Moderna, Inc. (NASDAQ:MRNA), one of the biotechnology pioneers in messenger RNA (mRNA) therapeutics and vaccines, earlier today filed a patent infringement lawsuit against both Pfizer and BioNTech in the United States District Court for the District of Massachusetts. Moderna says a similar patent infringement lawsuit was also filed in the Regional Court of Düsseldorf in Germany.
Moderna believes that Pfizer and BioNTech’s COVID-19 vaccine Comirnaty® infringes patents Moderna filed between 2010 and 2016 covering Moderna’s mRNA technology. This technology, Moderna claims, was critical to the development of Moderna’s own mRNA COVID-19 vaccine, Spikevax®.
In October 2020, Moderna pledged not to enforce its COVID-19 related patents while the pandemic continued. In March 2022, when the collective fight against COVID-19 entered a new phase and vaccine supply was no longer a barrier to access in many parts of the world, Moderna updated its pledge. It explained that while it would not enforce its patents for any COVID-19 vaccine used in the 92 low- and middle-income countries in the GAVI COVAX Advance Market Commitment (AMC 92), Moderna expected companies such as Pfizer and BioNTech to respect its intellectual property rights and would consider a commercially reasonable license should they request one for other markets.
According to the complaint filed in the District of Massachusetts, because of “a decade of foundational research in the area of mRNA medicines” the company was uniquely able to within a matter of weeks “develop a COVID-19 vaccine that was ready to test in clinical trials”. The complaint further reminds the reader that “[w]hile others were predicting that vaccine development could take years, Moderna’s COVID-19 vaccine was first administered by the NIH in clinical trials on March 16, 2020, just two months after the genetic sequence for the virus that causes COVID-19 was published.”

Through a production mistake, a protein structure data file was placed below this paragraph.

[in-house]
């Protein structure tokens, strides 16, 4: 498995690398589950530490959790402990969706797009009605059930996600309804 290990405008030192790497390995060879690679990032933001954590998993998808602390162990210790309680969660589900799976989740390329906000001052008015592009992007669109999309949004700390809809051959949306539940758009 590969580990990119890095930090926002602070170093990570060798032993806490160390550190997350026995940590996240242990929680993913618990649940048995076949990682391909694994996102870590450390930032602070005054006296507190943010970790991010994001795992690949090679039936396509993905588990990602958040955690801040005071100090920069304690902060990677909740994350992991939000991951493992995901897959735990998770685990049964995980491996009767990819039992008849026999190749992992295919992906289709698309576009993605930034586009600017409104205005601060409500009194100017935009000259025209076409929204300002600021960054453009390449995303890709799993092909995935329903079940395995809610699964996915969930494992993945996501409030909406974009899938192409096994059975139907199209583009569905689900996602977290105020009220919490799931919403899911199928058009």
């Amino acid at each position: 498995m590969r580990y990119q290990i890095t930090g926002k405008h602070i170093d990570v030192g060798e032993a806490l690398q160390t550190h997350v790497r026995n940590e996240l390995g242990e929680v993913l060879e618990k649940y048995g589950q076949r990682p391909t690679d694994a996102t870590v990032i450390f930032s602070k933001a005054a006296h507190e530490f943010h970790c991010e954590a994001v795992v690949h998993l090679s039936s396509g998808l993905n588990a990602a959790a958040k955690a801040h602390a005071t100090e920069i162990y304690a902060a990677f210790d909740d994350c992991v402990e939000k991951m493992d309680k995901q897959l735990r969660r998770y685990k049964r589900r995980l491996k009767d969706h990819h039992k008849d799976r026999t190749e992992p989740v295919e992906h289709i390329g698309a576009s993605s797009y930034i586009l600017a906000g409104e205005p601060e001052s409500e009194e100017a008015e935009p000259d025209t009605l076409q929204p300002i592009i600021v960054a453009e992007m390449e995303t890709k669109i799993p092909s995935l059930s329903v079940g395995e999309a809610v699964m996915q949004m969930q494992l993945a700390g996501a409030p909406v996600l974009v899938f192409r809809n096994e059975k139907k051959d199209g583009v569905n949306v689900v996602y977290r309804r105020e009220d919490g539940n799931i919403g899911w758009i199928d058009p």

“We are filing these lawsuits to protect the innovative mRNA technology platform that we pioneered, invested billions of dollars in creating, and patented during the decade preceding the COVID-19 pandemic,” said Moderna Chief Executive Officer Stéphane Bancel.”This foundational platform, which we began building in 2010, along with our patented work on coronaviruses in 2015 and 2016, enabled us to produce a safe and highly effective COVID-19 vaccine in record time after the pandemic struck. As we work to combat health challenges moving forward, Moderna is using our mRNA technology platform to develop medicines that could treat and prevent infectious diseases like influenza and HIV, as well as autoimmune and cardiovascular diseases and rare forms of cancer.”
“We believe that Pfizer and BioNTech unlawfully copied Moderna’s inventions, and they have continued to use them without permission,” said Moderna Chief Legal Officer Shannon Thyme Klinger. “Outside of AMC 92 countries, where vaccine supply is no longer a barrier to access, Moderna expects Pfizer and BioNTech to compensate Moderna for Comirnaty®’s ongoing use of Moderna’s patented technologies. Our mission to create a new generation of transformative medicines for patients by delivering on the promise of mRNA science cannot be achieved without a patent system that rewards and protects innovation.”
Because the company says it recognizes the need to ensure continued access to these lifesaving vaccines, Moderna is not seeking to remove Comirnaty® from the market and is not asking for an injunction to prevent its future sale. Moderna is also not seeking damages related to Pfizer’s sales to AMC 92 countries and is not seeking damages for Pfizer’s sales where the U.S. Government would be responsible for any damages. Consistent with Moderna’s earlier patent pledge, the Company is also not seeking damages for activities occurring before March 8, 2022.
Moderna is represented by Wilmer Cutler Pickering Hale and Dorr. The patents asserted in the complaint filed in the District of Massachusetts are: U.S. Patent Nos. 10,898,574 (the “’574 patent”), 10,702,600 (the “’600 patent”), and 10,933,127 (the “’127 patent”).
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